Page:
CV-03 - Vector Formats and Sources
  • List the data required to explore a specified problem
  • Discuss the extent, classification, and currency of government data sources and their influence on mapping
  • List the data required to compile a map that conveys a specified message
  • Discuss the issue of conflation of data from different sources or for different uses as it relates to mapping
  • Describe a situation in which it would be acceptable to use smaller-scale data sources for compilation to compile a larger scale map
  • Describe the copyright issues involved in various cartographic source materials
  • Explain how data acquired from primary sources, such as satellite imagery and GPS, differ from data compiled from maps, such as DLGs
  • Explain how digital data compiled from map sources influences how subsidiary maps are compiled and used
  • Explain how geographic names databases (i.e., gazetteer) are used for mapping
  • Explain how the inherent properties of digital data, such as Digital Elevation Models, influence how maps can be compiled from them
  • Identify the types of attributes that will be required to map a particular distribution for selected geographic features
  • Determine the standard scale of compilation of government data sources
  • Assess the data quality of a source dataset for appropriateness for a given mapping task, including an evaluation of the data resolution, extent, currency or date of compilation, and level of generalization in the attribute classification
  • Compile a map using at least three data sources
AM-10 - Spatial Interaction

Spatial interaction (SI) is a fundamental concept in the GIScience literature, and may be defined in numerous ways. SI often describes the "flow" of individuals, commodities, capital, and information over (geographic) space resulting from a decision process. Alternatively, SI is sometimes used to refer to the influence of spatial proximity of places on the intensity of relations between those places. SI modeling as a separate research endeavor developed out of a need to mathematically model and understand the underlying determinants of these flows/influences. Proponents of SI modeling include economic geographers, regional scientists, and regional planners, as well as climate scientists, physicists, animal ecologists, and even some biophysical/environmental researchers. Originally developed from theories of interacting particles and gravitational forces in physics, SI modeling has developed through a series of refinements in terms of functional form, conceptual representations of distances, as well as a range of analytically rigorous technical improvements.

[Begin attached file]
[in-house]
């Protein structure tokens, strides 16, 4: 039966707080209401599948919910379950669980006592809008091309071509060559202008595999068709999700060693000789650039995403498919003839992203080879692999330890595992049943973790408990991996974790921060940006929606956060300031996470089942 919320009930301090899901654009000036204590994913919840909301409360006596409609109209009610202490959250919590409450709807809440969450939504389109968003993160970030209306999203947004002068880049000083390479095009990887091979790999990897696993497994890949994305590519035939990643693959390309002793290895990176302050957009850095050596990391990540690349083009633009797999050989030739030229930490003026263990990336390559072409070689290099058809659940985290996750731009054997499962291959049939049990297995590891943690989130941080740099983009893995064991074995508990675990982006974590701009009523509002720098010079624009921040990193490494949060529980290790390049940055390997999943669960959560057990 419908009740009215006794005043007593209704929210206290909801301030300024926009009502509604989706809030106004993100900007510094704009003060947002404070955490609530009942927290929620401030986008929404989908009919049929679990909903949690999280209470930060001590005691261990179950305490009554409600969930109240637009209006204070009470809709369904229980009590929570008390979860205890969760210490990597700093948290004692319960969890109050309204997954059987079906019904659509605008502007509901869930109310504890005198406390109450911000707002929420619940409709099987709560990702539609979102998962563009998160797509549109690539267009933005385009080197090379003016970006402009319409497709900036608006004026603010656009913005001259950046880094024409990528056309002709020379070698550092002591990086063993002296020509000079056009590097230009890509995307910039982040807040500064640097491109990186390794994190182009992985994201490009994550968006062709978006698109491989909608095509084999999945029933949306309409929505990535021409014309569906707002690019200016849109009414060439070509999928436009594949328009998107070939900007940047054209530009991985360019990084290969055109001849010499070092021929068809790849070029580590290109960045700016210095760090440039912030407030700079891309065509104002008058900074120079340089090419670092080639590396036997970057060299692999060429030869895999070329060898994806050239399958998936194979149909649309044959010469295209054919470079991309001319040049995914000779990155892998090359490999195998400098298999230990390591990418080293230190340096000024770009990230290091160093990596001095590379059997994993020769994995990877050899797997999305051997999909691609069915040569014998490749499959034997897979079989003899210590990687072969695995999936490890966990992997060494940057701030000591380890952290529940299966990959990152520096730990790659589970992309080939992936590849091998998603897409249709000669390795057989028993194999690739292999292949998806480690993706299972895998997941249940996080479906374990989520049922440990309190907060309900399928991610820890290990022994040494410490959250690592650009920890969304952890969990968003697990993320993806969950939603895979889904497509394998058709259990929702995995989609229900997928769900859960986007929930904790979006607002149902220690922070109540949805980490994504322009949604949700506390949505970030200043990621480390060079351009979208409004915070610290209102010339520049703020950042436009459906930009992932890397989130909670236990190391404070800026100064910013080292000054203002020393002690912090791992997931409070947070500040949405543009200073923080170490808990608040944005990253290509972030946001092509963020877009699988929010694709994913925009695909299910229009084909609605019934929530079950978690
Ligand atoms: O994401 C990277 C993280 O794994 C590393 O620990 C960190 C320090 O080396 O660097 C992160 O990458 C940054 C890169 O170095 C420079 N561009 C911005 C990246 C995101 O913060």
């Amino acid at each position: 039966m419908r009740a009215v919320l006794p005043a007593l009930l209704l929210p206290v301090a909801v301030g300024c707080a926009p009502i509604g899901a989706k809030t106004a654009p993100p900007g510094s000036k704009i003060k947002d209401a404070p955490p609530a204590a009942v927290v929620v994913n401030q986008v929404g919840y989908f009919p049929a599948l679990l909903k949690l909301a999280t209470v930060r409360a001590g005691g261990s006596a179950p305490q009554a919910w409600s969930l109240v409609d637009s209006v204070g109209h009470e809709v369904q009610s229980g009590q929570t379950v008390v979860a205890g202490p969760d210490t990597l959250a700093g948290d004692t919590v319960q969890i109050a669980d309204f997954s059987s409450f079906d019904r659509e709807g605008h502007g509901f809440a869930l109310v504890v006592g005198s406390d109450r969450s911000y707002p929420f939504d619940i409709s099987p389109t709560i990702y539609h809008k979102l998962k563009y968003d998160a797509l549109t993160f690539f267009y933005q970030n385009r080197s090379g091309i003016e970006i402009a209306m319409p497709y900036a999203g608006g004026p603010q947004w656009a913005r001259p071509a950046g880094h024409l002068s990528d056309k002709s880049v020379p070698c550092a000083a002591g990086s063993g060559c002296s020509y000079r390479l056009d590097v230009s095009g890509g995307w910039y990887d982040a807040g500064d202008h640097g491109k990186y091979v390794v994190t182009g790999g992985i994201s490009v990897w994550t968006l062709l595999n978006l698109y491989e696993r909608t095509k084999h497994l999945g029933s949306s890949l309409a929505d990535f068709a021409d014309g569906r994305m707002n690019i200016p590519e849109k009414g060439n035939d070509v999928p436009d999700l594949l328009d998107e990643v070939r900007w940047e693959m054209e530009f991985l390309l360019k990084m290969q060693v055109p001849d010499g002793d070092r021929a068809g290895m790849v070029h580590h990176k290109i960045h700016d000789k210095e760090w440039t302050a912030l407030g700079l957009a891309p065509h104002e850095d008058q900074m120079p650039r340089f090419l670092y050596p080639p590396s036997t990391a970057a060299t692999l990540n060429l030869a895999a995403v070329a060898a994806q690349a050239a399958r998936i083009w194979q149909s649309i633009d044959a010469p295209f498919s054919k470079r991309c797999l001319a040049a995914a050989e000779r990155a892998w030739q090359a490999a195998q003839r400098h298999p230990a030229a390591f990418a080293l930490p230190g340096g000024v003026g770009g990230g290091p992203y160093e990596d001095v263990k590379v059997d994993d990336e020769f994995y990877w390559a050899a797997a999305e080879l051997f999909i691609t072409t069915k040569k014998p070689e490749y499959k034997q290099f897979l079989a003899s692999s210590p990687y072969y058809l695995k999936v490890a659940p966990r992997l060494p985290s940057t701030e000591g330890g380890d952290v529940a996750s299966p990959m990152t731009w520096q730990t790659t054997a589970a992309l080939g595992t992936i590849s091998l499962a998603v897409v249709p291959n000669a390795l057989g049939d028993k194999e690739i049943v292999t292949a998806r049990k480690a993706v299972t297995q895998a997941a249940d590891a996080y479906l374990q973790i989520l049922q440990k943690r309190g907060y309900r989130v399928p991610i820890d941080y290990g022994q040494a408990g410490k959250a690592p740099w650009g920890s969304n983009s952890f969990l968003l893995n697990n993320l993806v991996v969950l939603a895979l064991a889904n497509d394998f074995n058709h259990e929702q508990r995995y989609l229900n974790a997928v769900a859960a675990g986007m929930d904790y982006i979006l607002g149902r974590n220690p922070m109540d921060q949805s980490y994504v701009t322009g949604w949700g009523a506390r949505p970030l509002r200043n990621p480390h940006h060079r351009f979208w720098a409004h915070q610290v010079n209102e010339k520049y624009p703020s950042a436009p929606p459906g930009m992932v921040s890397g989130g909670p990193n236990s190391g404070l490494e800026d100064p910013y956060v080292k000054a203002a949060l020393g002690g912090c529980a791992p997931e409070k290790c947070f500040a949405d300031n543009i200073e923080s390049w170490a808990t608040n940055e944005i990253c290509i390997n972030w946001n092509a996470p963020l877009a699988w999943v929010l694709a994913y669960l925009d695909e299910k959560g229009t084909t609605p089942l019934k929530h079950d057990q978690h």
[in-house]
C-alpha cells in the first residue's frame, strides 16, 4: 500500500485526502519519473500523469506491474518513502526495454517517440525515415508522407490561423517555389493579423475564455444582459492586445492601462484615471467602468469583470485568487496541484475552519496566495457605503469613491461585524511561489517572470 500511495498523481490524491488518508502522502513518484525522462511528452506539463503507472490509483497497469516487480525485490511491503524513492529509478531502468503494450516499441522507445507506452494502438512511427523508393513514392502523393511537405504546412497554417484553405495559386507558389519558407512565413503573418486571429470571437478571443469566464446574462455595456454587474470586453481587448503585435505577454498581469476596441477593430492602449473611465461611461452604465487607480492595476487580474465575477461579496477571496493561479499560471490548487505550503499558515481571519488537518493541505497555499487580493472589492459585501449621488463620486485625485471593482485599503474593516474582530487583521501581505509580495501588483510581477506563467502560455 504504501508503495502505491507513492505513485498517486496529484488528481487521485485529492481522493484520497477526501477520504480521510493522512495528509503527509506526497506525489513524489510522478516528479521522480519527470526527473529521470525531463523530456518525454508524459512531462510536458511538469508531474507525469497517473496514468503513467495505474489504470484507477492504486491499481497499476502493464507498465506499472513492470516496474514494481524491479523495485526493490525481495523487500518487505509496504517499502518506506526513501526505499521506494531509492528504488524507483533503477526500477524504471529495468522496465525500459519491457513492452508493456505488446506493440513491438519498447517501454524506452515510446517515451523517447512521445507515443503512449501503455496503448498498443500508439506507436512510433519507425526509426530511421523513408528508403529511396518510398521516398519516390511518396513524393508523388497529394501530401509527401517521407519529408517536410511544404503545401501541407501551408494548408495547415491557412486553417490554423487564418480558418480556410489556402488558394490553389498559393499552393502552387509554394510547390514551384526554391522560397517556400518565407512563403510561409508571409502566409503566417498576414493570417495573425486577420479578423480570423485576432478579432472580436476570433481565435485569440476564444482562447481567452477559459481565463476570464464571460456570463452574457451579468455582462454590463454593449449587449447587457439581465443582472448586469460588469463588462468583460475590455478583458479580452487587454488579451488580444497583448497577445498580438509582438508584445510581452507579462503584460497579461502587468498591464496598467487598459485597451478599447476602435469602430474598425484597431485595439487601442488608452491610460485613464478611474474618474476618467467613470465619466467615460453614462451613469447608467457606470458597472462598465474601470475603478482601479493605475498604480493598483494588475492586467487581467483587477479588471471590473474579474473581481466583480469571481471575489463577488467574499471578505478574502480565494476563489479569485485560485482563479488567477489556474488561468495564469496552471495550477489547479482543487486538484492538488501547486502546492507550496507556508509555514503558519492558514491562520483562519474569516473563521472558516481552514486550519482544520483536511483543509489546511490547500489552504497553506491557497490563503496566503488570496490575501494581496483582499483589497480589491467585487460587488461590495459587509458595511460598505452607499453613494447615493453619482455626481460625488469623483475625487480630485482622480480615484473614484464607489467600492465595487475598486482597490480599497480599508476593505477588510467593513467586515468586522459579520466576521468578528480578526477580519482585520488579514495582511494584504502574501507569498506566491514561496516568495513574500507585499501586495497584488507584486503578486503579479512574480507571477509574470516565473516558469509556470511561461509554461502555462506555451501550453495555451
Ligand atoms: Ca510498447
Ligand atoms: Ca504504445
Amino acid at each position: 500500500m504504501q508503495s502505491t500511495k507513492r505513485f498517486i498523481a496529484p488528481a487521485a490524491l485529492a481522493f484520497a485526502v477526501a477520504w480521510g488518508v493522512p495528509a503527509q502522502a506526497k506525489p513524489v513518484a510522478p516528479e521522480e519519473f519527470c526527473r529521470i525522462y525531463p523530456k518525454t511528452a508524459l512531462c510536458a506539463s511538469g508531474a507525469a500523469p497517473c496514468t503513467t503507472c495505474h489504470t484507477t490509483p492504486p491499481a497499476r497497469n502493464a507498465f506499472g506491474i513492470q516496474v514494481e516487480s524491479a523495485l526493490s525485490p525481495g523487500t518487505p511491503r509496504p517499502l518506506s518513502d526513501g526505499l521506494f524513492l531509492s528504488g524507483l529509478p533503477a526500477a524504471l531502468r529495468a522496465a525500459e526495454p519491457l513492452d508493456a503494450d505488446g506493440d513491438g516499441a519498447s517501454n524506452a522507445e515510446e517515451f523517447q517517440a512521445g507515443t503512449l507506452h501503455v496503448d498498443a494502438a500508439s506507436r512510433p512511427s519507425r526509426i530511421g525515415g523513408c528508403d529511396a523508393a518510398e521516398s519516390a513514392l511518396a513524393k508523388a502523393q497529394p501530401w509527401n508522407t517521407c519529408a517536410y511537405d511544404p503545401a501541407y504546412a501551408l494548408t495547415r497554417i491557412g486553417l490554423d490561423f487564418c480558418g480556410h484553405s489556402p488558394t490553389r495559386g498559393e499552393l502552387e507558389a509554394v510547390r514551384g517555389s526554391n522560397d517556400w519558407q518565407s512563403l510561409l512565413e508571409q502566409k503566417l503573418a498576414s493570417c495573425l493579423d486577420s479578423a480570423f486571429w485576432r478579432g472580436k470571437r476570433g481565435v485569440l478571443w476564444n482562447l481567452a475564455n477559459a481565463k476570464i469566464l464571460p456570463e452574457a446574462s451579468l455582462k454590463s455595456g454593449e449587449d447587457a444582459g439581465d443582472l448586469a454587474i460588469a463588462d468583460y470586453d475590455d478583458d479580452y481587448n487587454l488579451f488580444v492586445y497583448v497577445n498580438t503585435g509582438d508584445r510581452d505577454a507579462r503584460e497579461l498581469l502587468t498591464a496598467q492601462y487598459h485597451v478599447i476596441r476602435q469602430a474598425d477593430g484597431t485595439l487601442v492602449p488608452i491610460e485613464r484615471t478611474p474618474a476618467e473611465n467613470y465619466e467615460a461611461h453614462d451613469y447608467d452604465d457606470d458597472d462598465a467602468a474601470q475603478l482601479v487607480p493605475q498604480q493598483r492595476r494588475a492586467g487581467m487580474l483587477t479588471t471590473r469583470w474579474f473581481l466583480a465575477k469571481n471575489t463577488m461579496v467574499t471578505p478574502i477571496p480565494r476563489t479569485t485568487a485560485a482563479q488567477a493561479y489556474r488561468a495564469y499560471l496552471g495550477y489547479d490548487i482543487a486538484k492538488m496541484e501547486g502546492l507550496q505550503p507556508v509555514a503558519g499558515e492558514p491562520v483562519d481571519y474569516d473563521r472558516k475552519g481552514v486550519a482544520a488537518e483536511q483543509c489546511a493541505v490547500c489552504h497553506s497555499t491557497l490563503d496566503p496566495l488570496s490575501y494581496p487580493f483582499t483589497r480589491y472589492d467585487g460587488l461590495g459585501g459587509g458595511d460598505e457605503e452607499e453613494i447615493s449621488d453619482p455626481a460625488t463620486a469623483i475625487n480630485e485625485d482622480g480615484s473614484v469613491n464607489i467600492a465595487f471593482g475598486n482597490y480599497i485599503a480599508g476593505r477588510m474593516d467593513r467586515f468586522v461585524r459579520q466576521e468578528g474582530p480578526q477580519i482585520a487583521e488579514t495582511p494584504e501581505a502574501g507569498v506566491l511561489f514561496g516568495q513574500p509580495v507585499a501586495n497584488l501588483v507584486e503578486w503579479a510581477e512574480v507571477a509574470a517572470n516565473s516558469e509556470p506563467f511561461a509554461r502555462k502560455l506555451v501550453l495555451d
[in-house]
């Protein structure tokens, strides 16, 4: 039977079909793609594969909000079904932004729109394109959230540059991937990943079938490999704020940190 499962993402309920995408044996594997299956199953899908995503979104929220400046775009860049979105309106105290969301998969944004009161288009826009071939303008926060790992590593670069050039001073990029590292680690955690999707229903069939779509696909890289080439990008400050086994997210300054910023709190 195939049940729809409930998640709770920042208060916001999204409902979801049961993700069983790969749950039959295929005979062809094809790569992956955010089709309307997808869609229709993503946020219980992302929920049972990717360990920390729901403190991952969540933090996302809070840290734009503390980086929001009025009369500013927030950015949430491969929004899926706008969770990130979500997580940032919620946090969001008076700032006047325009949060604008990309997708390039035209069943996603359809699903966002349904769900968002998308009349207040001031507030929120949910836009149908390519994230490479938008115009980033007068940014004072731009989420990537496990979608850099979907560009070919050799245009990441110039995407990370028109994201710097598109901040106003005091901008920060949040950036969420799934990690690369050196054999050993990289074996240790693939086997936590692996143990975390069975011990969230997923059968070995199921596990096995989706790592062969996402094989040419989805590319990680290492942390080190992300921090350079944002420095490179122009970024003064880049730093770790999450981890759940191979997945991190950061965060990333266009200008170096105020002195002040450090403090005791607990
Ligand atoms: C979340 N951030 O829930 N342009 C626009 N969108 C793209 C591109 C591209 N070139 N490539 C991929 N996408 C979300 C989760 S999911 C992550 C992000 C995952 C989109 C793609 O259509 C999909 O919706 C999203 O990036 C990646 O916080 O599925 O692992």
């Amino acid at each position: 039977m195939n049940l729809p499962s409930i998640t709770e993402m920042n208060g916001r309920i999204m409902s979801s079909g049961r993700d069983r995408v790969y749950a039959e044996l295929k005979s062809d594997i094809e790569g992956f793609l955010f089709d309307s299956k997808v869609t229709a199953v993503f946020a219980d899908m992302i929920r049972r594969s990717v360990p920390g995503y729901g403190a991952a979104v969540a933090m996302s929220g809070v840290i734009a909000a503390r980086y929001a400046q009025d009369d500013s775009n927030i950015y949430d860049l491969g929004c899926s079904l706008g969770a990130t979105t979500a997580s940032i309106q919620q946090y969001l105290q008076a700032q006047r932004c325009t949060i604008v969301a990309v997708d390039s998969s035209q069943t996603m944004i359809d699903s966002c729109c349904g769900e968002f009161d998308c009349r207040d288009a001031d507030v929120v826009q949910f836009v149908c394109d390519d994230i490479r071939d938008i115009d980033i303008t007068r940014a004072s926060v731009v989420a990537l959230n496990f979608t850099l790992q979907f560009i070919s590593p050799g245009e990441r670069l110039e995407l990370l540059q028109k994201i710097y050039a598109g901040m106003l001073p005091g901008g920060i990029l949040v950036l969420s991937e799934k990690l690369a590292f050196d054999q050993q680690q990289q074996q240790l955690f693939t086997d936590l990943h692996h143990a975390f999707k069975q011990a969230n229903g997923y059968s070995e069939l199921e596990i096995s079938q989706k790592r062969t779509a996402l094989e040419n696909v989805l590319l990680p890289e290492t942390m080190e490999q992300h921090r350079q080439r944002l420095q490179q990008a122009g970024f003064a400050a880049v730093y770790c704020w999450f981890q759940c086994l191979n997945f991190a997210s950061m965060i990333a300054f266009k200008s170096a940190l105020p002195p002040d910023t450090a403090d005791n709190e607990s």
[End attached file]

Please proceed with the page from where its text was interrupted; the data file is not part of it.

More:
CV-13 - User Interface and User Experience (UI/UX) Design

Advances in personal computing and information technologies have fundamentally transformed how maps are produced and consumed, as many maps today are highly interactive and delivered online or through mobile devices. Accordingly, we need to consider interaction as a fundamental complement to representation in cartography and visualization. UI (user interface) / UX (user experience) describes a set of concepts, guidelines, and workflows for critically thinking about the design and use of an interactive product, map or otherwise. This entry introduces core concepts from UI/UX design important to cartography and visualization, focusing on issues related to visual design. First, a fundamental distinction is made between the use of an interface as a tool and the broader experience of an interaction, a distinction that separates UI design and UX design. Norman’s stages of interaction framework then is summarized as a guiding model for understanding the user experience with interactive maps, noting how different UX design solutions can be applied to breakdowns at different stages of the interaction. Finally, three dimensions of UI design are described: the fundamental interaction operators that form the basic building blocks of an interface, interface styles that implement these operator primitives, and recommendations for visual design of an interface.

CV-19 - Big Data Visualization

As new information and communication technologies have altered so many aspects of our daily lives over the past decades, they have simultaneously stimulated a shift in the types of data that we collect, produce, and analyze. Together, this changing data landscape is often referred to as "big data." Big data is distinguished from "small data" not only by its high volume but also by the velocity, variety, exhaustivity, resolution, relationality, and flexibility of the datasets. This entry discusses the visualization of big spatial datasets. As many such datasets contain geographic attributes or are situated and produced within geographic space, cartography takes on a pivotal role in big data visualization. Visualization of big data is frequently and effectively used to communicate and present information, but it is in making sense of big data – generating new insights and knowledge – that visualization is becoming an indispensable tool, making cartography vital to understanding geographic big data. Although visualization of big data presents several challenges, human experts can use visualization in general, and cartography in particular, aided by interfaces and software designed for this purpose, to effectively explore and analyze big data.